The failure of mainstream research to consistently reproduce results have led many to look for the faults in current methodologies.
One of these potential faults identified is that the significance levels of current standards is too high. A standard rejection rate of either .05 or .01 is not high enough.
Statistician Valen Johnson recently released an article in The National Proceedings Academy of Sciences which reccomends more appropriate standard of rejection being .005 or .001.
In this post I will attempt to examine how such a change could affect the required sample size for studies.
Before initiating an experimental study often a power analysis is done. When possible it is using a relatively simple closed form numerical statistic. This is the case when relatively simple methods are intended to be used. More complex methods often require the use of simulations to do a power analysis.
Usually the logic of a power analysis (as far as I know) goes something like. Let's say the possible effect size is tau and we know the conditional distribution of outcomes (from previous work) has a standard deviation of SD. How many people would be need to reject the null at our intended level.
With Pi being power and tau being effect size and alpha being rejection power. Assuming lots of normality:
Pi(tau) = 1 - PDFNORMAL(Z(alpha)-tau*N^.5/SD)
We want to solve for N:
# PDFNORMAL^(-1)(1 - Pi) = Z(alpha)-tau*N^.5/SD
# tau*N^.5/SD = PDFNORMAL^(-1)(1 - Pi) - Z(alpha)
# N = ((SD/tau)*(PDFNORMAL^(-1)(1 - Pi) - Z(alpha)))^2
samp.power <- alpha="" function="" p="" pi="" tau=""> ->
ceiling(((SD/tau)*(pnorm(1 - pi) - qnorm(alpha)))^2)
# added the ceiling function to round up.
Let's see it in action!
Let's say we have an outcome which we know has a SD=2 and we hope our effect will have at least a size of tau=1. Following standard practices we require a detection rate of 80% for our power analysis. Let's see what happens when we vary our alpha rate!
samp.power(SD=2, tau=1, pi=.8, alpha=.05)
samp.power(SD=2, tau=1, pi=.8, alpha=.01)
samp.power(SD=2, tau=1, pi=.8, alpha=.005)
samp.power(SD=2, tau=1, pi=.8, alpha=.001)
We can see that increasing our rejection standards from .05 to .001 we are basically increasing our required sample pool by 2.7. Which is really not that bad. Looking at a smaller effect size does not change things except by a squared factor s. tau'=tau/s
# Looking at our equation for N
# N = ((SD/tau)*(pnorm(1 - pi) - qnorm(alpha)))^2
# N = (1/tau * H)^2
# where H = (SD)*(pnorm(1 - pi) - qnorm(alpha))
# Thus substituting in tau'
# N = (1/tau/s * H)^2 = s^2 * (H/tau)^2
# So let's say s=10 then N(tau')=N(tau)*100
samp.power(SD=2, tau=1/10, pi=.8, alpha=.001)
Not to make light of this new proposed rejection rate and its larger sample size. By increasing the sample size by roughly a factor of 2.7 the cost of a study might easily double.
However, a researcher saying that the chance of an outcome occurring randomly going from 1 out of 20 to 1 out of 1000 might easily be worth the additional cost.
The nice thing about this new approach would be that it would still allow for less strong rejections even when the effect size is smaller than expected or when there is more noise in the sample than expected.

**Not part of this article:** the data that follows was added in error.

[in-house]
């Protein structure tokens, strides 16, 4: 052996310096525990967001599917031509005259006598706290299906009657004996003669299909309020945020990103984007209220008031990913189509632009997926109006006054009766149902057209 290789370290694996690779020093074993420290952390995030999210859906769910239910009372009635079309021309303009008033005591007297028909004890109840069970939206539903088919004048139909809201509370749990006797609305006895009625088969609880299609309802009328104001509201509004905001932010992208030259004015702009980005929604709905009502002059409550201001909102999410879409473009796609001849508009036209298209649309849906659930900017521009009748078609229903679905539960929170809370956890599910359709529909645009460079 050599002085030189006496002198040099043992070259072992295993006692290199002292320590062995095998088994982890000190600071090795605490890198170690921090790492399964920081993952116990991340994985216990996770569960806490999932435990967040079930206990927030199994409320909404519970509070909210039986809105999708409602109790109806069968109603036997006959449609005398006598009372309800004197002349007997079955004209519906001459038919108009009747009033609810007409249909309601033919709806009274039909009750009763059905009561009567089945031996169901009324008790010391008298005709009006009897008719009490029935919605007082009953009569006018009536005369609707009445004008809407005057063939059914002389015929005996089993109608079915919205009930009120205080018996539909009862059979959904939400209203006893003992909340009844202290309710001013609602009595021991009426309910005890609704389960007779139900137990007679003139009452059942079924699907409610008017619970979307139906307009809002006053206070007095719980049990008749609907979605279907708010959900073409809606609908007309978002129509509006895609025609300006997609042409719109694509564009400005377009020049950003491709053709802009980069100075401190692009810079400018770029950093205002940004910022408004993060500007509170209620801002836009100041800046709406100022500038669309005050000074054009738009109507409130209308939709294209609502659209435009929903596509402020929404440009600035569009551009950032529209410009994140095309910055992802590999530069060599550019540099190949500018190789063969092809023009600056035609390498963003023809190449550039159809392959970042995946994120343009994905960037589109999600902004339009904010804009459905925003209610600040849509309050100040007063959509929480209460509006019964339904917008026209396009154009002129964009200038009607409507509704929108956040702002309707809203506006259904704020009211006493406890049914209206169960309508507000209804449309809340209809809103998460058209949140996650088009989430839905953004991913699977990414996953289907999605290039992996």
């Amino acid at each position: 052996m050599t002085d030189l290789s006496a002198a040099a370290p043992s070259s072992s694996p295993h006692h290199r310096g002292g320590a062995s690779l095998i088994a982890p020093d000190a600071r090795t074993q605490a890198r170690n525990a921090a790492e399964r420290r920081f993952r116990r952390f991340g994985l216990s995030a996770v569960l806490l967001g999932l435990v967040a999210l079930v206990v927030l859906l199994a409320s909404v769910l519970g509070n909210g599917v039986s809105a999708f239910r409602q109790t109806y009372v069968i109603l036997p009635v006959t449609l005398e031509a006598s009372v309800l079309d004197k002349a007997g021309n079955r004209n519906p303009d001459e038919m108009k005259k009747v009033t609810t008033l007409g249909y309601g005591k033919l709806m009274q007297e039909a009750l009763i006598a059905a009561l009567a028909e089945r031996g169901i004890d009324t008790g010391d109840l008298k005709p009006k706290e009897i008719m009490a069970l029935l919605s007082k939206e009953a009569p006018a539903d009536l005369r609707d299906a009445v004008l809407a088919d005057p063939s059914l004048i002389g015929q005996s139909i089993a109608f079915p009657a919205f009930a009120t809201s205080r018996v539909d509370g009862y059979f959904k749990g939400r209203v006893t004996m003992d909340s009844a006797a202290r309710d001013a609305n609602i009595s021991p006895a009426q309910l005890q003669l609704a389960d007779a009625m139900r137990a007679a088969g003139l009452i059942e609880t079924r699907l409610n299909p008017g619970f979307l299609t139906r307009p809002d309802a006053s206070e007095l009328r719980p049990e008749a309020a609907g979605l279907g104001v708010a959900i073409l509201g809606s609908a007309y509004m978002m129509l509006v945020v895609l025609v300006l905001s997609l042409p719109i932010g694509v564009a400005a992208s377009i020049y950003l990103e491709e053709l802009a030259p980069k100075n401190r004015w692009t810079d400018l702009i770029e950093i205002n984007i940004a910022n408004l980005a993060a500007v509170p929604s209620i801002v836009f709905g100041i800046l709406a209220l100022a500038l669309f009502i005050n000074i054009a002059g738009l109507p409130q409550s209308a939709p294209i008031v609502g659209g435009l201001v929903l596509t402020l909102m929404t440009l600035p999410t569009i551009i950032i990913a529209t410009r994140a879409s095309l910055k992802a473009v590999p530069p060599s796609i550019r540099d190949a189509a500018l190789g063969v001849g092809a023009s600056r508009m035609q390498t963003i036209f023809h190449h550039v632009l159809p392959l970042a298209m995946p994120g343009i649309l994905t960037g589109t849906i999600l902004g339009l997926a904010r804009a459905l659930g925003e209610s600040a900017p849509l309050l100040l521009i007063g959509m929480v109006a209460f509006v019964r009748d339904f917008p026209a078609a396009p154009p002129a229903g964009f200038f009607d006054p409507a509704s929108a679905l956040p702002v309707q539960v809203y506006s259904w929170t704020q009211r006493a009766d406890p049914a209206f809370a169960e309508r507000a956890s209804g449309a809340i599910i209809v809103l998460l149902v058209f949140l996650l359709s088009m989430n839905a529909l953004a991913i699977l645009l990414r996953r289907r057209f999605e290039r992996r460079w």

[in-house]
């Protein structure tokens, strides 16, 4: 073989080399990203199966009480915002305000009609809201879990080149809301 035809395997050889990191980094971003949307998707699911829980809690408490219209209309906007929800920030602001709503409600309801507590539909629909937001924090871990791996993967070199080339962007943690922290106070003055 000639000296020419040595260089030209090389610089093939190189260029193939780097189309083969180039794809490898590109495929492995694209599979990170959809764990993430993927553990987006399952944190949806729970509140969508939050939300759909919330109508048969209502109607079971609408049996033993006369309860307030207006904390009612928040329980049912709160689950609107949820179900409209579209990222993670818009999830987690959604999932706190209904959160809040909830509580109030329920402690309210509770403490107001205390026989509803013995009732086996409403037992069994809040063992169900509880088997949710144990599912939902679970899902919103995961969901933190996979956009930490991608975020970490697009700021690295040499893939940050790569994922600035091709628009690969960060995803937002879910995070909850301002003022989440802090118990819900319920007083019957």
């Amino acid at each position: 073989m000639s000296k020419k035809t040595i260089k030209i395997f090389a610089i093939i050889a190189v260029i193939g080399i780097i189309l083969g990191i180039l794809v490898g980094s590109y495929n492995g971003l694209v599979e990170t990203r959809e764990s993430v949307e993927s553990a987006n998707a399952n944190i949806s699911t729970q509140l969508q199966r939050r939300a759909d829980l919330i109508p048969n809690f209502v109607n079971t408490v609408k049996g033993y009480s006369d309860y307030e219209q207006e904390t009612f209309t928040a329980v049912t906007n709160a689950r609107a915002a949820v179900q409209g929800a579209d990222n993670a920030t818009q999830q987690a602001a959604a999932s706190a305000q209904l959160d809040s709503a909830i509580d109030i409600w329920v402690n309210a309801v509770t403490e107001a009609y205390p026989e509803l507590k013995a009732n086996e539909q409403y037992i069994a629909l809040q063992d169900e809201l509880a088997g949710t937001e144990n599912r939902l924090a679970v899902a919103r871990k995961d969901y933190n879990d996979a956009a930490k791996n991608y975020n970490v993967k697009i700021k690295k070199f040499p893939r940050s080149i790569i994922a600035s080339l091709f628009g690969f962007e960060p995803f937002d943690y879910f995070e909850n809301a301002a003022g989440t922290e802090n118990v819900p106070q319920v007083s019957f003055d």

Well, that is what I have to say in support of the idea. I also have some reservations. If the cost of the larger rejection rates is really doubling the cost of the study then why not do two studies? Assuming the outcomes of each study are random and iid the likelihood of rejecting the null 1 out of 20 (5%) of the time given two studies is 1 out of 20^2 or 1 out of 400.
.25% (1/400) is not as good as as .1% but it is still pretty strong.
It makes sense in a world where we do not know what really has an effect to have more smaller studies which we follow up with larger studies when we do find an effect. In addition, there might be factors unique to individual studies which are for whatever reason unobservable and nonreproducable, driving the results.
Say, the researchers introduced bias without intending to. Scaling up the project might have no effect on removing or controlling that bias. However, having two different studies run by different research groups is less likely to reintroduce the same bias.
Overall, I think it may be useful to introduce higher standards into social science research especially in non-experimental data in which numerous potential researchers are looking at the data with different hypothesizes. It is improbable that if there is enough researchers looking at the data from enough angles that there will not be at least a few that reject at a 5% level. Imagine that you have 20 research teams each picking 5 different angles that is 1000 different draws.
Assuming they are independent the likelihood of rejecting at a 5% level would lead researchers to falsely reject 50 null hypothesizes on average. That is a lot of false rejections. Choosing a level of .1% however would lead only one research team to reject one null falsely on average. This is a pretty appealing change for a conservative statistician. However, once again there will be many times in which we fail to reject the null when our hypothesizes are in fact true but our data or effect set are insufficiently large. Which would we rather we have?